Strong Industry Connections at AICA Education

AICA Educations strong industry connections have enabled students to be given unique opportunities whilst studying, which can lead to them to finding their ideal jobs when they graduate.

Diploma of Graphic Design student, Stayc Sinclair, has gained invaluable industry experience through a range of freelance work arranged by AICA Education. “Whilst studying Ive worked on design jobs for various organisations, such as designing logos, websites and brochures. The experience has made me more confident to enter the workforce at the completion of my Diploma.”

AICA Educations Diploma of Graphic Design provides a program of study focused on industry centred outcomes. Students create a professional portfolio which can help them secure their ideal job in the Graphic Design industry.

Stacys portfolio has been instrumental in kick-starting her career, as she has recently been offered a highly sought after internship position at Warner Brothers.

“AICA arranged a job interview for me at Warner Brothers. After looking at my portfolio I was offered an internship with Warner Brothers for when I graduate.”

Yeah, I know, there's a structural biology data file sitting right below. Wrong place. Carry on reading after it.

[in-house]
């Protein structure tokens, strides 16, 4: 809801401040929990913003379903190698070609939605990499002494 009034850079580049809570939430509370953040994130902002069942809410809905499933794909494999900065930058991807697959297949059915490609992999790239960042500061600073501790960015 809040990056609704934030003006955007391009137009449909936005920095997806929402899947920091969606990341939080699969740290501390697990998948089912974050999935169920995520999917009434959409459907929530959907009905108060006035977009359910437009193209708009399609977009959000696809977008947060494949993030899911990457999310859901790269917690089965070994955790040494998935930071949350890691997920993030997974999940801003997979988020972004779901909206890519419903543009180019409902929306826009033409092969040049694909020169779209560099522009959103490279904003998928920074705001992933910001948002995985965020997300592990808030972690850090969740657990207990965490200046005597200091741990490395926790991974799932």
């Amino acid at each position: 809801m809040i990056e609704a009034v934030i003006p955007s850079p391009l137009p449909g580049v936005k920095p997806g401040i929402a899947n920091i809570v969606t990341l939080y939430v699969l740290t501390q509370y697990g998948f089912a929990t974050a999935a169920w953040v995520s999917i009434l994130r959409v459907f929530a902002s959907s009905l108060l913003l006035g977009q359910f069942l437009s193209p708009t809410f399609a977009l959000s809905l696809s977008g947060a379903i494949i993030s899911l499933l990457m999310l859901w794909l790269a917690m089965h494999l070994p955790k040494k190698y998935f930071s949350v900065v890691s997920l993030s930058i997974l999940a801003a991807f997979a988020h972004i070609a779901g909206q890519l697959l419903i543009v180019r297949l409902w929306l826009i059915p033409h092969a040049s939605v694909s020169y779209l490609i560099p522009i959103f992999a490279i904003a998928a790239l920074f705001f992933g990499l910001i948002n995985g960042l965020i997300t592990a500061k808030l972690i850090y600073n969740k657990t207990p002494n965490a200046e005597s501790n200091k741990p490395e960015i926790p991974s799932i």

“I chose AICA to study my Graphic Design Diploma because of their up to date software packages, such as 3D Studio Max and Dreamweaver. It was the only college I could find with all of the programs I needed as well as both Mac and PC facilities.”

AICA Educations Diploma of Graphic Design teaches students to use a 3D package and Dreamweaver design software programs, which are quite new to Australia and are in high demand in the workplace. With the graphic design industry moving towards multimedia and online media, learning to create in 3D is imperative. AICA Education graduates trained in these programs will have a major competitive advantage in the industry.

Students are also trained to develop their theoretical, technical and practical skills in design programs Adobe InDesign, Photoshop, Illustrator, Acrobat and Flash.

CEO and AICA Education College Head, Ruth Grosser says that AICAs point of difference is their small class sizes which allow for increased interaction and one-on-one attention from teachers.

“Our teachers are all leading, industry professionals all with vast experience in many areas of the creative arts,” said Mrs Grosser. “At AICA Education we are passionate about ensuring our students have successful careers when they graduate. We ensure that we give all our students great training, small class sizes and the motivation to succeed.”

From Certificate to Diploma level, AICA Education offers courses in Visual Arts, Graphic Design, Photography, Graphic Pre-Press, Fist Aid and Workplace Training and Assessment. These courses prepare students for a variety of cutting-edge career opportunities in areas such as advertising, design, promotion, publishing, printing, marketing, packaging, photography, multimedia, consultancy, small business and management.

Process Fans For Industry